ABERDEEN PROVING GROUND, Md. (Aug. 4, 2020) – The Army will use a series of assessments to improve network and communications resiliency during a field experiment this summer.

The Command, Control, Communications, Computers, Cyber, Intelligence, Surveillance and Reconnaissance (C5ISR) Center – a component of Army Futures Command’s Combat Capabilities Development Command (CCDC) – will examine potential vulnerabilities within systems being developed for use by the Army during this year’s Network Modernization Experiment (NetModX 20), taking place at Joint Base McGuire-Dix-Lakehurst, New Jersey, from July 20 through Oct. 2.

As the C5ISR Center’s annual accountability event, NetModX uses field-based experimentation to inform acquisition decisions, Army science and technology specifications, requirements and strategies. This year, the C5ISR Center partnered with CCDC’s Data and Analysis Center (DAC) to create a working group of engineers tasked with detecting and analyzing vulnerabilities within government and industry communications systems still in the developmental phase.

“We’re working hand-in-hand with government and industry technology developers to develop their systems and assess the systems’ capabilities when faced with novice, near-peer adversary and future-threat scenarios,” said Alexis Sietins, DAC’s chief electronic warfare engineer for NetModX. “Addressing future-threat scenarios is paramount to stay ahead and ensure the Army maintains battlefield superiority in the coming years.”

Through the use of modeling and simulation, proactive troubleshooting done in the laboratory prior to the event and field-based risk reduction during the event, NetModX 20 offers a fail-safe environment that gives government and industry technology providers an opportunity to learn how their systems perform mission command tasks in an operationally-relevant environment.

“We work with science and technology project leads to understand the technology, design specific threats and develop experiments around the improvements their systems are planning to provide,” Sietins said. “The result allows the project lead to show directly how well their system improves upon traditional solutions with the goal of providing operational overmatch.”

The outcomes of the experiment will enable the C5ISR Center’s collaborative partner, Program Executive Office Command, Control and Communications-Tactical (PEO C3T), to make decisions regarding Capability Set 23 – a collection of network capability enhancements informed by experimentation, demonstration and direct Soldier feedback, scheduled to be fielded in 2023.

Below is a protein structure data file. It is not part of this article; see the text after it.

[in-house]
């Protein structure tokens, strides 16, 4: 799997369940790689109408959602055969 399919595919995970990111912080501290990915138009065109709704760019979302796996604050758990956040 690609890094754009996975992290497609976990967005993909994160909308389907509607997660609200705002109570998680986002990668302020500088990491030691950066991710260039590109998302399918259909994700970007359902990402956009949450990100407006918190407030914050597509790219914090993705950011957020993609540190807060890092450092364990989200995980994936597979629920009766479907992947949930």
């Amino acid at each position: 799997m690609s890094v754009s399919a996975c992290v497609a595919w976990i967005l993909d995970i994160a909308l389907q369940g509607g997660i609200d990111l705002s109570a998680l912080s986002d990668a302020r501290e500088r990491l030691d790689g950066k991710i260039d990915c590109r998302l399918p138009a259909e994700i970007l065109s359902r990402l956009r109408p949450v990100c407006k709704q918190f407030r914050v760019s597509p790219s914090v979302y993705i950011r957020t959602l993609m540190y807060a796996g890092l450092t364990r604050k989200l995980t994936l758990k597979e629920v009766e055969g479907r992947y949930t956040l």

“The program community, partnered with the Network Cross-Functional Team and the C5ISR Center, leverages experimentation venues such as NetModX to help inform network design decisions and assess prototypes that may become part of future capability sets,” said Paul Mehney, a spokesperson for PEO C3T.

During the experiment, engineers will gather data to evaluate the technological readiness of the systems by comparing them against the nine readiness levels used to describe the maturity of Department of Defense technologies. This ensures they are properly aligned with the Army’s requirements before they are placed in the hands of Soldiers for operational testing. In most cases, transition agreements between the C5ISR Center and its program-management partners require a technology readiness level of six, which represents prototype demonstration in an operationally relevant environment.

The C5ISR Center has the ability to share data from the assessments with industry through previously established Cooperative Research and Development Agreements, which are legal agreements between a federal laboratory and a non-federal party to conduct specified research or development efforts. Dr. Michael Brownfield, the C5ISR Center’s Future Capabilities chief, said sharing feedback with vendors can help them mature their systems so they are able to meet the Army’s requirements.
“We have an extensive understanding of our near-peer adversaries’ abilities to disrupt our communications,” said Brownfield. “We can replicate those electronic attack capabilities against vendor-developed technologies and iteratively mitigate their vulnerabilities as a team.”

Army senior leaders and industry partners who are interested in receiving reports generated by the experiment or who would like to participate in events related to NetModX 20, can do so by contacting the C5ISR Center's Future Capabilities Office at usarmy.apg.ccdc-c5isr.mbx.stcd-ost-fco@mail.mil.

For more information regarding NetModX 20, contact the C5ISR Center Public Affairs Office: usarmy.apg.ccdc-c5isr.mbx.pao@mail.mil.

The C5ISR Center is the Army’s applied research and advanced technology development center for C5ISR capabilities. As the Army’s primary integrator of C5ISR technologies and systems, the center develops and matures capabilities that support all six Army modernization priorities, enabling information dominance and tactical overmatch for the joint warfighter.

The C5ISR Center is an element of the U.S. Army Combat Capabilities Development Command. Through collaboration across the command’s core technical competencies, CCDC leads in the discovery, development and delivery of the technology-based capabilities required to make Soldiers more lethal to win our nation’s wars and come home safely. CCDC is a major subordinate command of the U.S. Army Futures Command.

Media inquiries may be directed to the C5ISR Center Office of Strategic Communications & Engagements.

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